Use of this information is subject to copyright laws and may require the permission of the owner of the information, as described in the ECHA Legal Notice.
EC number: 203-686-1 | CAS number: 109-60-4
Skin irritationRabbit, abraded skin, open, 0.5 mL for 4 h: not irritant (Biodynamics 1987)Eye irritationRabbit, 0.5 mL, not rinsed: minimal corneal injury, quickly healing (Smyth et al. 1969, Union Carbide Corp., 1961)Analogous substance: Isopropyl acetate, CAS 108-21-4Human, occupational survey: slow healing (3-10 d) of chemical burns after mechanical removal of the affected epithelium cells (McLaughlin 1946)Respiratory tractRat, 4 h, >= 33.36 mg/L: pulmonary hemorrhage (Smyth et al. 1969)
The assessment of the skin and eye irritation potential of propyl acetate is problematic due to the limited documentation or the incompatible scoring system of the available studies. An eye irritation potential is assessed due to human data of the analogous substance isopropyl acetate (CAS No. 108-21-4). Therefore, propyl acetate is considered as not skin irritant and not respiratory irritant, but as an eye irritant (R36 according to EU directive 67/548/EEC annex I, corresponding to GHS eye irritation Cat. 2).
Application of 0.5 ml undiluted n-propyl acetate to the uncovered clipped, abraded skin of male and female rabbits for 4 hours produced minor irritation with slight erythema and no edema 72 hours after application (Biodynamics Inc., 1987). Application of 0.01 ml to the skin of 5 rabbits under non-occluded conditions for a 24-hour interval resulted in no irritation, described as Grade
1 on a Draize scale of 10 when 0.01 ml were applied to the skin (Union Carbide Corp., 1961, reliability score 3 due to the low application volume). In an acute dermal toxicity study, however, application of a large volume (20 mL) of n-propyl acetate under occlusion for 24 hours to the skin of rabbits resulted in erythema and necrosis of the skin (Union Carbide, 1961; Smyth et al., 1969; reliablility score 3 due to the large application volume).
Instillation of a flooding volume (0.5 ml) of undiluted n-propyl acetate into the rabbit eye resulted in diffuse corneal injury that healed quickly; eye injury was described as Grade 2 on a Draize scale of 0 to 10 (Smyth et al., 1969, Union Carbide Corp., 1961). These results indicate that n-propyl acetate can cause minor corneal injury.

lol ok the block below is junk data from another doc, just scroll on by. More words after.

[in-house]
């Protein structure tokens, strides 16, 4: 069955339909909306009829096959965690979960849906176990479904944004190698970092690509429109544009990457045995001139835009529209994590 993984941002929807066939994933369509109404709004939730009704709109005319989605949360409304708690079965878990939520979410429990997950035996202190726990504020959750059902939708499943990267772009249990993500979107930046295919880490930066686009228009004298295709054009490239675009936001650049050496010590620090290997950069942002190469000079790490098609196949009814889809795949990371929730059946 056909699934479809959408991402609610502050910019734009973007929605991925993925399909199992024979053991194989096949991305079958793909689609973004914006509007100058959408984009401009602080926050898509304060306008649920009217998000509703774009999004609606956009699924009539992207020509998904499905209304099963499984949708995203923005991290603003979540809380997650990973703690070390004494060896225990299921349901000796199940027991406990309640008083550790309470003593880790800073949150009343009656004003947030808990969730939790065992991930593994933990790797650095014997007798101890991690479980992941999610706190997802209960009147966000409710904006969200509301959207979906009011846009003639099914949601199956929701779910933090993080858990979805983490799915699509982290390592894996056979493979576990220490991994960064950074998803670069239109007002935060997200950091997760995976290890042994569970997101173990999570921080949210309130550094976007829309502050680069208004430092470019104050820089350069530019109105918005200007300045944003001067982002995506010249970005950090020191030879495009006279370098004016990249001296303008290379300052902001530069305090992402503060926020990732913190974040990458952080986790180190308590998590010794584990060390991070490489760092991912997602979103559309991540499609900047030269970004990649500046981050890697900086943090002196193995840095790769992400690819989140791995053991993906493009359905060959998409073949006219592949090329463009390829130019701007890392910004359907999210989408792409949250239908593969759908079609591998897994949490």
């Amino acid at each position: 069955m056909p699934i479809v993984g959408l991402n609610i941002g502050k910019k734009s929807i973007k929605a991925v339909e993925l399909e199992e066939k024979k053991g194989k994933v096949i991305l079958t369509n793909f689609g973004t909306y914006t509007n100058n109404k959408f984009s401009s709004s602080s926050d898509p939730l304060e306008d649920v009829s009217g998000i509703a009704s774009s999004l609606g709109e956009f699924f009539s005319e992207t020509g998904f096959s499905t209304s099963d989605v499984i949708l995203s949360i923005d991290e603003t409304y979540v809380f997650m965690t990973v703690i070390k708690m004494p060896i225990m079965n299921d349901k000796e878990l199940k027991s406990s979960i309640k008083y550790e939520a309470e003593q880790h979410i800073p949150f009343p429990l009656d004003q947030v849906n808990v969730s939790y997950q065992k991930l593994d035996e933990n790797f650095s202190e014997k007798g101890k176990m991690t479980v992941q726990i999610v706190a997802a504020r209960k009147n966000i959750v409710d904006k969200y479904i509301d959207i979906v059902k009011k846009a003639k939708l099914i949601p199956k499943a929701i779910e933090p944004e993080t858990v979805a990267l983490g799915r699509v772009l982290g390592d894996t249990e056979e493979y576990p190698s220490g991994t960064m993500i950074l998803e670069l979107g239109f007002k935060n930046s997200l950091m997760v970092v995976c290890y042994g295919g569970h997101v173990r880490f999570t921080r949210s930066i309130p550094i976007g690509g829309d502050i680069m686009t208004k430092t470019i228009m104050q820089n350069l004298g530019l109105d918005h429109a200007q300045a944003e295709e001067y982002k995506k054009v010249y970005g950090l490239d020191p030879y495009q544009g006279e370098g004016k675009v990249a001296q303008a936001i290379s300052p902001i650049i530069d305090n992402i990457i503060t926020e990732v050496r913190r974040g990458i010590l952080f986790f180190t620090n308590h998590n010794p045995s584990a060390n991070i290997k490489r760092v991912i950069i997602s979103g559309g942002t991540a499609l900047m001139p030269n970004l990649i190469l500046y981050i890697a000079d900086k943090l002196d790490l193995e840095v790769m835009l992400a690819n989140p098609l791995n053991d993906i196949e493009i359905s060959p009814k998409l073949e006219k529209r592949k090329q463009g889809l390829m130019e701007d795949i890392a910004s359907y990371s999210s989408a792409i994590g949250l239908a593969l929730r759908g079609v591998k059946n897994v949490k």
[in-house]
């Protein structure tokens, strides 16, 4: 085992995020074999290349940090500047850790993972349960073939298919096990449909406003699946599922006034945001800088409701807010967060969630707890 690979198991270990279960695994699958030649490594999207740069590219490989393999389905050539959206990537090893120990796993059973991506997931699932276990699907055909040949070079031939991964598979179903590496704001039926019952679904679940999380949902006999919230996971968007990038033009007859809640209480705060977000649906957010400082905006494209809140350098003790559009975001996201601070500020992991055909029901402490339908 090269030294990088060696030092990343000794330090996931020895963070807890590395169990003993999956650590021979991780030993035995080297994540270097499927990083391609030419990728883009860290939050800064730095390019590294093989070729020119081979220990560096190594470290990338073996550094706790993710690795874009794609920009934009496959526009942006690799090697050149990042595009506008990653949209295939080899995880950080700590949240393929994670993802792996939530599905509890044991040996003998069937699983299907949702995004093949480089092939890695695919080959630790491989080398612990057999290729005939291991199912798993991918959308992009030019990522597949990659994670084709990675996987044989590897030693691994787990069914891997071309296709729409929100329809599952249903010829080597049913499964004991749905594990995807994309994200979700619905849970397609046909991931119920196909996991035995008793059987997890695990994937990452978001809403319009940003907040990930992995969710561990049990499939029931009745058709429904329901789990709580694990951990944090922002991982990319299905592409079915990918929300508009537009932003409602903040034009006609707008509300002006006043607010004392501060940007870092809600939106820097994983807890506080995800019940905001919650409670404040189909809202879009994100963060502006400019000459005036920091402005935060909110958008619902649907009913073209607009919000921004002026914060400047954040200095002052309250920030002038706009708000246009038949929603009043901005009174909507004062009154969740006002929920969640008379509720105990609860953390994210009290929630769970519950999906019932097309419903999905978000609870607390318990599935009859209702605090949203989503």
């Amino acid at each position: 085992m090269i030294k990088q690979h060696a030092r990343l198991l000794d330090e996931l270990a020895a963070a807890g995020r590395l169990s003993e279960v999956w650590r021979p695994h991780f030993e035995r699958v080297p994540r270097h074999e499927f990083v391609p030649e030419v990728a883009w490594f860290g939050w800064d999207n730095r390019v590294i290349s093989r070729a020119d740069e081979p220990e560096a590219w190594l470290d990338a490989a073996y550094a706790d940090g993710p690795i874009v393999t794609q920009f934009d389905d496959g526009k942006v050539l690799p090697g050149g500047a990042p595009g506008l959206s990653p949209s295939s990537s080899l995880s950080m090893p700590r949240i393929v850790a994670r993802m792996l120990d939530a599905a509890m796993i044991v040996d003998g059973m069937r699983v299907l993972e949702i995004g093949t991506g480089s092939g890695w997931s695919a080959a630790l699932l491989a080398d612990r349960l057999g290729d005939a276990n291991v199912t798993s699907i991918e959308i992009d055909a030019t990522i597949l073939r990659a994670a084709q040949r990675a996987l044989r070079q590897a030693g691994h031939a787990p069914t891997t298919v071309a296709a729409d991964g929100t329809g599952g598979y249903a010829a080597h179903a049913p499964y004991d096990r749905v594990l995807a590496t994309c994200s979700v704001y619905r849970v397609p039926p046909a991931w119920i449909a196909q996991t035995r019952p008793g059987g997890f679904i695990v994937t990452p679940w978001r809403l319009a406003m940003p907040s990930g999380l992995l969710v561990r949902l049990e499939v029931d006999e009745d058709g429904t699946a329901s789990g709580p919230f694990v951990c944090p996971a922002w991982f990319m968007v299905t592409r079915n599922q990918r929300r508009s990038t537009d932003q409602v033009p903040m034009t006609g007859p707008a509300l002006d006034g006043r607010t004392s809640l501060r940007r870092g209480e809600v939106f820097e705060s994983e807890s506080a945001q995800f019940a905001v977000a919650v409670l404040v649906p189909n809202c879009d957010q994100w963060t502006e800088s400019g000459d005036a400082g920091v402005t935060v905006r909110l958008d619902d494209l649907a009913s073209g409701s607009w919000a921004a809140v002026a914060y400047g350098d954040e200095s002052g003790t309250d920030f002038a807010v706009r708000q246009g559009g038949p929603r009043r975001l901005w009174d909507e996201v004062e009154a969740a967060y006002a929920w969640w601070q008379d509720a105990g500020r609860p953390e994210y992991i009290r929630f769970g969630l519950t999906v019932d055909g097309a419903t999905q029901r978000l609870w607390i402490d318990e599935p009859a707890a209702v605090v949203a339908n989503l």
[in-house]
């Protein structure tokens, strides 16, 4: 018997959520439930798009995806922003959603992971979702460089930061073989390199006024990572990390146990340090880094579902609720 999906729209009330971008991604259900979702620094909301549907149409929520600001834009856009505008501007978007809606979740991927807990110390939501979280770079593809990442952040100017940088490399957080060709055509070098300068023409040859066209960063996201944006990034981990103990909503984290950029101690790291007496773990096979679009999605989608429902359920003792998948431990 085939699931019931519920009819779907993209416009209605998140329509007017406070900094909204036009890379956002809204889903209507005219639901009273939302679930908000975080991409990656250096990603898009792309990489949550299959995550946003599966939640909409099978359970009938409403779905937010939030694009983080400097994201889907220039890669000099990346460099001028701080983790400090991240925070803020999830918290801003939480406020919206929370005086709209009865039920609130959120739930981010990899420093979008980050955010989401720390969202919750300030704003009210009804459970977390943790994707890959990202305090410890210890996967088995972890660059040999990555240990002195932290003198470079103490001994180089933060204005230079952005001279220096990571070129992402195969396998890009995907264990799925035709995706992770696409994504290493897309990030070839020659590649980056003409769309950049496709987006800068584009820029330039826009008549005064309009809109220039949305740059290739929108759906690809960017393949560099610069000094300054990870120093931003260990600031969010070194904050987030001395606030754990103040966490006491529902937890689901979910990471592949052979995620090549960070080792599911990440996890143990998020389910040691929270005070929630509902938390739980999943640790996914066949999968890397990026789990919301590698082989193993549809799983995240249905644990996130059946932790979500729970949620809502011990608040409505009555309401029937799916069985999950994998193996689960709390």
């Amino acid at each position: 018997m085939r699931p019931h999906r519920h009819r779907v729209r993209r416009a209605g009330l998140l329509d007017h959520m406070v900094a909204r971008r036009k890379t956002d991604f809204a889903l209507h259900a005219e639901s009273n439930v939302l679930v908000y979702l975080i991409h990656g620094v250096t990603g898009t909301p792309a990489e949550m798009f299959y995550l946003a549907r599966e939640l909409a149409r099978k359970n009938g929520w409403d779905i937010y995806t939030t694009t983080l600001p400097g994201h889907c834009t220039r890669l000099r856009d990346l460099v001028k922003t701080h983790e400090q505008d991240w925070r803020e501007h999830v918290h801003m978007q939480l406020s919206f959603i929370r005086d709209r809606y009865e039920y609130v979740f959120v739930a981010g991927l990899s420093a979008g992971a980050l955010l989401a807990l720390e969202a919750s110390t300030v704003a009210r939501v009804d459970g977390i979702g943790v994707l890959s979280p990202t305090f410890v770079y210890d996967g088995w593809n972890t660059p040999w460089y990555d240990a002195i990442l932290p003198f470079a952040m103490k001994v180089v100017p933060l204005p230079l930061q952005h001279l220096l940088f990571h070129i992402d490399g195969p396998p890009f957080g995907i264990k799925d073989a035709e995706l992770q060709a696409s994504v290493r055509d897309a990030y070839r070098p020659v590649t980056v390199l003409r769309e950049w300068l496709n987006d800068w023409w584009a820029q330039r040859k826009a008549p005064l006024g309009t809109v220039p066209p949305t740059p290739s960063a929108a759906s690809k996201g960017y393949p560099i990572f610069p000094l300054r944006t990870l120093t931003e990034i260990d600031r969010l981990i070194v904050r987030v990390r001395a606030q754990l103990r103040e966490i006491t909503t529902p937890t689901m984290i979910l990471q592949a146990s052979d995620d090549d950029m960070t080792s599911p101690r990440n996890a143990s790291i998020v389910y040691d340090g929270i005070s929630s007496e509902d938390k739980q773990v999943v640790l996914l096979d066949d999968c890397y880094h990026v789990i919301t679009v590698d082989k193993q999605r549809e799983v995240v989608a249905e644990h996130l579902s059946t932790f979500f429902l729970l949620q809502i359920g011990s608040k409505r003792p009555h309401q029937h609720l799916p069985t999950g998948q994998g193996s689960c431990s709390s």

Analogous substance: Isopropyl acetate, CAS 108-21-4
In an occupational survey based on almost 500 cases of chemical burns of the cornea, two cases of burns caused by isopropyl acetate were reported to be slow healing (3 -10 d) after the mechanical removal of the affected epithelium cells, the so called "denuding technique"; McLaughlin 1946). This treatment was done to stop the oftenly observed progression of epithelian cell destruction. Even if this technique sounds inconvenient, it represents a probable way to reduce eye irritation or irreversible damage on eyes.
respiratory tract irritation
Studies that specifically evaluated respiratory tract irritation are not available. However, acute inhalation toxicity studies in rats have been conducted with propyl acetate vapour at concentrations up to 16,000 ppm (66.72 mg/L). Necropsy of animals dying during acute exposure to 16,000 and 8000 ppm revealed pulmonary hemorrhage. Necropsy of surviving animals after a 14-day observation interval revealed evidence of earlier lung damage (Smyth et al., 1969). Results of acute inhalation toxicity studies suggest that propyl acetate as a vapour or aerosol may cause respiratory irritation only in high concentrations which were not relevant for classification.
Due to the very mild effects seen on abraded rabbit skin, propyl acetate is considered as not irritant to the skin.
Propyl acetate caused diffuse corneal injury of the rabbit eye, which is caused by 0.5 mL undiluted test substance. Additionally, for the analogous substance isopropyl acetate two clinical cases were described with slowly healing chemical burns of the cornea. Therefore, propyl acetate is classified as skin irritant (R36 according to EU directive 67/548/EEC annex I, corresponding to GHS eye irritation Cat. 2).
Results of acute inhalation toxicity studies suggest that propyl acetate as a vapour or aerosol may cause respiratory irritation only in high concentrations which were not relevant for classification (>= 33.36 mg/L). Therefore, propyl acetate is not considered as irritant to the respiratory tract.
Information on Registered Substances comes from registration dossiers which have been assigned a registration number. The assignment of a registration number does however not guarantee that the information in the dossier is correct or that the dossier is compliant with Regulation (EC) No 1907/2006 (the REACH Regulation). This information has not been reviewed or verified by the Agency or any other authority. The content is subject to change without prior notice.Reproduction or further distribution of this information may be subject to copyright protection. Use of the information without obtaining the permission from the owner(s) of the respective information might violate the rights of the owner.
Welcome to the ECHA website. This site is not fully supported in Internet Explorer 7 (and earlier versions). Please upgrade your Internet Explorer to a newer version.
Close Do not show this message again